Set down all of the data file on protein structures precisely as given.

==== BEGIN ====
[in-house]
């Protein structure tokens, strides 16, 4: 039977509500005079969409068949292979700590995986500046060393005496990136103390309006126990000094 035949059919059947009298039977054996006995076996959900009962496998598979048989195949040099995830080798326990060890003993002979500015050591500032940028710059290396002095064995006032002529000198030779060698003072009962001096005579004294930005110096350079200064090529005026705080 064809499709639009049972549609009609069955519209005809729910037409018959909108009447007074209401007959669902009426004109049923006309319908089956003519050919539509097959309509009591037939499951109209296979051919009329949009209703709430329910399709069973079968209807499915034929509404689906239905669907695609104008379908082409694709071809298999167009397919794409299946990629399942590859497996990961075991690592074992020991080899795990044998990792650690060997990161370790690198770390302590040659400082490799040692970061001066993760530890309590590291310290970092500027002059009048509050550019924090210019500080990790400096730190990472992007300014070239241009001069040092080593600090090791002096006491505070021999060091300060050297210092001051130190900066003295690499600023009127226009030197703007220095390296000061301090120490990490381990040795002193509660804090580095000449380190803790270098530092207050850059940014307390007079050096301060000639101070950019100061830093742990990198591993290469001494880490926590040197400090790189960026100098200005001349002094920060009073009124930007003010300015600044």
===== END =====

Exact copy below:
[in-house]
């Protein structure tokens, strides 16, 4: 039977509500005079969409068949292979700590995986500046060393005496990136103390309006126990000094 035949059919059947009298039977054996006995076996959900009962496998598979048989195949040099995830080798326990060890003993002979500015050591500032940028710059290396002095064995006032002529000198030779060698003072009962001096005579004294930005110096350079200064090529005026705080 064809499709639009049972549609009609069955519209005809729910037409018959909108009447007074209401007959669902009426004109049923006309319908089956003519050919539509097959309509009591037939499951109209296979051919009329949009209703709430329910399709069973079968209807499915034929509404689906239905669907695609104008379908082409694709071809298999167009397919794409299946990629399942590859497996990961075991690592074992020991080899795990044998990792650690060997990161370790690198770390302590040659400082490799040692970061001066993760530890309590590291310290970092500027002059009048509050550019924090210019500080990790400096730190990472992007300014070239241009001069040092080593600090090791002096006491505070021999060091300060050297210092001051130190900066003295690499600023009127226009030197703007220095390296000061301090120490990490381990040795002193509660804090580095000449380190803790270098530092207050850059940014307390007079050096301060000639101070950019100061830093742990990198591993290469001494880490926590040197400090790189960026100098200005001349002094920060009073009124930007003010300015600044």